Like many people have said, the oil spill should have been treated with a much greater sense of urgency earlier on. It's crazy that there's no contingency plans for disasters like this, from either the private sector or the government. I give people like Anderson Cooper credit for trying to highlight the seriousness of the situation by staying in the Gulf and showing the devastation firsthand.

Today BP CEO Tony Hayward went before a Congress committee to get deservedly drilled & berated by elected officials (who are slightly less corrupt than oil executives). There's a good chance that criminal charges will surface at some point, but for now official reprimand, public disdain, & financial liability are BP main sources of retribution. They should & may be found responsible for much more.

However, one Senator today didn't see it that way, & came to the defense of BP. The GOP have become known for being loyal Big Oil lackeys, but lizard-faced hick Sen. Joe Barton (R-TX) took it to a despicable new level during the hearing. He actually apologized for what he called the "tragedy" of the White House's "shakedown" of BP for the $20 billion dollar fund. Watching this jackass clarifies the definition of crooked stupidity:

Of course, the media was instantly all over this glaring display of corporate cronyism. I was just watching The Daily Show rip this fool apart. Good ol' boy Barton was just taking his cues from other Republican knuckleheads, like Rush Limbaugh & Michelle Bachmann. Today's clue to tell if someone is a right-wing dittohead - they refer to the BP escrow account as a "shakedown" or "slush fund". This idiotic cabal of so-called conservative leaders have finally opposed the President on an issue that's almost impossible to criticize, thereby showing their complete inability to reason or build a consensus.


The GOP is continuing to act against America's best interest in other deplorable ways to support their Big Oil sugar daddies, too. I am an Independent and have my problems with the Democrats, but anyone who says there is no difference between the political parties is kidding themselves.


The other night, John Stewart also provided an amazing history lesson regarding America's dependence on oil & the rhetoric about freeing ourselves from it, used by every President since Nixon. Even for someone who follows politics and history closely like myself, it was an eye-opener. Despite the Internet & modern media, we still have cultural amnesia and lack of historical context, even for the biggest issues. It's tough to think that even a transformational figure like Obama can muster the national will to attack such an ingrained & all-encompassing problem.

Tuesday, June 15, 2010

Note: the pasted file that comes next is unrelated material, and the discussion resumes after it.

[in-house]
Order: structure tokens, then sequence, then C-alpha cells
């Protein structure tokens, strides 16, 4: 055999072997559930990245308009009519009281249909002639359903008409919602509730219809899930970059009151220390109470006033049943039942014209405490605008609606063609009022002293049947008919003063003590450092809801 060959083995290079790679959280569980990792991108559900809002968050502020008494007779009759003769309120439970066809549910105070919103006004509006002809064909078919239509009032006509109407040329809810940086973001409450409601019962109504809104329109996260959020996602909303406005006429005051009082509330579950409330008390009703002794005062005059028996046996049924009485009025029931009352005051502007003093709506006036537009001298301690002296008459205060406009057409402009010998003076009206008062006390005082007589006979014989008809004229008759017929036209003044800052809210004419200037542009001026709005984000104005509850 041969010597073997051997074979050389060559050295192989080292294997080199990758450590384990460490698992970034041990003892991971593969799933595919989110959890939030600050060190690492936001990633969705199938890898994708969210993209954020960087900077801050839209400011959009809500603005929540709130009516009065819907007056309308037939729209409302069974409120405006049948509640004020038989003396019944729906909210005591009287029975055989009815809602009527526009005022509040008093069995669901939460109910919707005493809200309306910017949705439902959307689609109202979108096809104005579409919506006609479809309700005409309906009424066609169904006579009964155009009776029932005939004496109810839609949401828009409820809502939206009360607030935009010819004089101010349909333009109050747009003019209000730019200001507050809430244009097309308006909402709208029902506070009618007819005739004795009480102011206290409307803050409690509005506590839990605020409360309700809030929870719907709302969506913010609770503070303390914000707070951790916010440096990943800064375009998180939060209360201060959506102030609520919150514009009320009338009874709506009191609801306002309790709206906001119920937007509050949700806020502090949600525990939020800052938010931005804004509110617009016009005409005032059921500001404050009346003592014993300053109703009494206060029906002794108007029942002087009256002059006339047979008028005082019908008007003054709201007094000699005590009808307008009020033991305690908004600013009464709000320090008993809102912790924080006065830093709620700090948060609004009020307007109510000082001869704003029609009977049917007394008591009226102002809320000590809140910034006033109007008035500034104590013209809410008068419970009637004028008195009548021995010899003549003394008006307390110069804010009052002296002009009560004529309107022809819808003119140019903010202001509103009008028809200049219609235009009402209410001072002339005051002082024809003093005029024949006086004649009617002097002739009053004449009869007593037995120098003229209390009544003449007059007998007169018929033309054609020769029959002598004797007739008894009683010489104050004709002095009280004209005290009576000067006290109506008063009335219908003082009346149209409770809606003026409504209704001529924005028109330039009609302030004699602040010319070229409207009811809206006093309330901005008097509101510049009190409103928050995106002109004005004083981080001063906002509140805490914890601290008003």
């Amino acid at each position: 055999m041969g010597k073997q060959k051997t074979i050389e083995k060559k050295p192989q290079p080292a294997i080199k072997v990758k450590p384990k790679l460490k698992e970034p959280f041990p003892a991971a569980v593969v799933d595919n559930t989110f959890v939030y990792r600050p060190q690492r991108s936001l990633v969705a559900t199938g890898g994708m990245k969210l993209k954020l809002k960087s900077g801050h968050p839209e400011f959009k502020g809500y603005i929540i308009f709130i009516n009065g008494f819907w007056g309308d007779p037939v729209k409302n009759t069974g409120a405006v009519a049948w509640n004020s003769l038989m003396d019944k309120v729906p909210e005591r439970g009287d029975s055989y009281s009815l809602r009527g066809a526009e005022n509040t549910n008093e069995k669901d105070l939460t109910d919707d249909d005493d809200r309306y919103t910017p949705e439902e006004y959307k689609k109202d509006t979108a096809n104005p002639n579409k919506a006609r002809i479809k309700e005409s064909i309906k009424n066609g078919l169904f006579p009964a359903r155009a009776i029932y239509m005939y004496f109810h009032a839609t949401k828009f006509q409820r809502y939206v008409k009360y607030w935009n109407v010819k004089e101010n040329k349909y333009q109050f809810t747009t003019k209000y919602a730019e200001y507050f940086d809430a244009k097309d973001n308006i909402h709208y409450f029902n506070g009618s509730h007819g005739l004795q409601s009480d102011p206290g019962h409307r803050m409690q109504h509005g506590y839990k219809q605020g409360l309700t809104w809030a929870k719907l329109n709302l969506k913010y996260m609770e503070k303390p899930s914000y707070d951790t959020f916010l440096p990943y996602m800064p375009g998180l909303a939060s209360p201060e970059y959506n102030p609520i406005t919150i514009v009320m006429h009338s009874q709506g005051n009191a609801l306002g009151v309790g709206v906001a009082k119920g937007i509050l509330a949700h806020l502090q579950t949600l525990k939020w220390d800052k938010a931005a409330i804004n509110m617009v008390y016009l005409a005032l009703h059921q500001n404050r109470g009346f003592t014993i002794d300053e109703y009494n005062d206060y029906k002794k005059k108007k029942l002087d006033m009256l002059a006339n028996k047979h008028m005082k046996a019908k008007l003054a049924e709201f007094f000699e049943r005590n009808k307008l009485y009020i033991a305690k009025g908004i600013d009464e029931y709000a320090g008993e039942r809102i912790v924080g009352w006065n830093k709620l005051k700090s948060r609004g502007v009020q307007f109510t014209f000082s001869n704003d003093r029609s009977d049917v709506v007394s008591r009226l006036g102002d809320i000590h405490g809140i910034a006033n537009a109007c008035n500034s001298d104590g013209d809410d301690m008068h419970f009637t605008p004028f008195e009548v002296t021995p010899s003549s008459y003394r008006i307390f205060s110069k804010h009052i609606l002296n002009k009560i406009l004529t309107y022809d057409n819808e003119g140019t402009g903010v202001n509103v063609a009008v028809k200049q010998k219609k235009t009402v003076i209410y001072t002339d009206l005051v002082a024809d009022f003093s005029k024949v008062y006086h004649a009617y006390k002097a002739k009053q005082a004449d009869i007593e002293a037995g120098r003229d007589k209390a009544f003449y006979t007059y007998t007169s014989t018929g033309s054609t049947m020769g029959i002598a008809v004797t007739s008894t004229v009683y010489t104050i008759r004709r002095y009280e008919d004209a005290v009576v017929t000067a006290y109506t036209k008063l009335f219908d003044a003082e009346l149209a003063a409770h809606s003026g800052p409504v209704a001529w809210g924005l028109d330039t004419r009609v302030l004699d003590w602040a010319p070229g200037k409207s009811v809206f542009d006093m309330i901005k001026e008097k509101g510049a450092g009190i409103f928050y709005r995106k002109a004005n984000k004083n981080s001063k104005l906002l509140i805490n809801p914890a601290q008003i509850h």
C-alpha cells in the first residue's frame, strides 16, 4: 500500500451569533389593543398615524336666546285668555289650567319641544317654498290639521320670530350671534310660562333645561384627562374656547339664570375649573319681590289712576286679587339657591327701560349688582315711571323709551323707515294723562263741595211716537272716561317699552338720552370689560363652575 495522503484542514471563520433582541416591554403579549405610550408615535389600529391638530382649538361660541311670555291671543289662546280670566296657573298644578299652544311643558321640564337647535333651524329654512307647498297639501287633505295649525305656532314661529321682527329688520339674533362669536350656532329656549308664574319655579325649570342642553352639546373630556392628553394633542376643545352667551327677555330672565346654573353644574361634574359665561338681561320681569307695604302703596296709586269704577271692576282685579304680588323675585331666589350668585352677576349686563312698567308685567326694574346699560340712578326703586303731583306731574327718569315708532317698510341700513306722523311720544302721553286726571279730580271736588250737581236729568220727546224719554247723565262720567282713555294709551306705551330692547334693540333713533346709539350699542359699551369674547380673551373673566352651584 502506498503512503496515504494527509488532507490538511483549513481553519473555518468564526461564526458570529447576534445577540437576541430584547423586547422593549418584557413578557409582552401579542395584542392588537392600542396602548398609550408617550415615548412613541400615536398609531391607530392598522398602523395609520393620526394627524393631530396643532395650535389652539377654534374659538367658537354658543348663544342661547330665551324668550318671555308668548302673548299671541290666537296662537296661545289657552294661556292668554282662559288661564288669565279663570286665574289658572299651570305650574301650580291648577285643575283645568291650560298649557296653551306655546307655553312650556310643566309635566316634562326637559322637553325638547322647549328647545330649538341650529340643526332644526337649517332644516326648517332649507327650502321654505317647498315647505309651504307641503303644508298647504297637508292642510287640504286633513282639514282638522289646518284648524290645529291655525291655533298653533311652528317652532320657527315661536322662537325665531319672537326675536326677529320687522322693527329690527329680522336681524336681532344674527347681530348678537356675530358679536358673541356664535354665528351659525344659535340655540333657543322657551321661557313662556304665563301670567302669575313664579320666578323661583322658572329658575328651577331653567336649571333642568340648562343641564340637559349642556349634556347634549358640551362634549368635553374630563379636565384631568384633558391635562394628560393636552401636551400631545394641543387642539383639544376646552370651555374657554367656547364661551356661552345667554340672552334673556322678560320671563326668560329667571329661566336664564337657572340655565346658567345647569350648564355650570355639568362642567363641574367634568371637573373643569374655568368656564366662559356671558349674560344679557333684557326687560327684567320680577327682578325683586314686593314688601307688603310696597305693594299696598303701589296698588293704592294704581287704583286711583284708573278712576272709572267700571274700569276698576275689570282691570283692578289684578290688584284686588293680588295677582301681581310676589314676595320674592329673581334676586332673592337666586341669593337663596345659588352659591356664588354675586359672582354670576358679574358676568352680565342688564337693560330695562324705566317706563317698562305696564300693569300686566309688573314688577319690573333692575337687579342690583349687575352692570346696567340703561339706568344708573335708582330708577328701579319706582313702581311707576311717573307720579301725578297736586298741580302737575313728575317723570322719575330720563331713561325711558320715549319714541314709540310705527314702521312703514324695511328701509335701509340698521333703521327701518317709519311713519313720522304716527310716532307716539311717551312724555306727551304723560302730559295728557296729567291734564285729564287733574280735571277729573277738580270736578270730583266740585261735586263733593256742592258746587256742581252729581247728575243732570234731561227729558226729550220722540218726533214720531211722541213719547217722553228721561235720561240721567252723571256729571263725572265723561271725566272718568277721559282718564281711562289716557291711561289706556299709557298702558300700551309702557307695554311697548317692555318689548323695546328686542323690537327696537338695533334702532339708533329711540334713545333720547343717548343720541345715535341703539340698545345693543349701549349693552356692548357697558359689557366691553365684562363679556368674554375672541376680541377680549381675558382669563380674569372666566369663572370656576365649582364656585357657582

US vs. BP

Like the rest of the country, I've watched the oil spill catastrophe unfold in the Gulf of Mexico for the last 2 months.

It's one of those nightmarish situations that defies description.

With the intellectual & physical resources available in this country, it's definitely shocking that the leak has just continued to spew into the Gulf for this long. Mankind is ultimately no match for Nature, but this is a localized engineering problem that has to be solved. Science, industry, & government should all be engaging at full force to contain the leak and clean the damage. It seems like Kevin Costner's centrifuge separation technology has been approved & purchased by BP for the cleanup efforts. This is just one of many technological avenues that need to be pursued to mitigate the effect of this spill.

Most of the public's outrage has been directed at BP, aka British Petroleum. Although I find the whole idea of using fossil fuels & combustion engines archaic, at least BP had a cool "green" logo that's actually derivative of a rotated & repeated Flower of Life geometric pattern. This along with the whole "Beyond Petroleum" corporate branding was very effective. Now, that is all literally blown to hell, of course.

President Obama has visited the Gulf several times already, which is helpful to the efforts down there. Local leaders have said that his presence makes things start to happen, which makes sense. Unfortunately the magnitude of the disaster has people obviously looking to throw blame Obama's way, too. He's going to give a speech from the Oval Office in an hour, but that alone is not going to cut it. Unless he says he's taking some kind of drastic measures that can be visibly implemented immediately, this is going to continue to be a drag on his many agendas. Clinton's former Labor Secretary Robert Reich's opinion about Obama's potential responses seems right to me: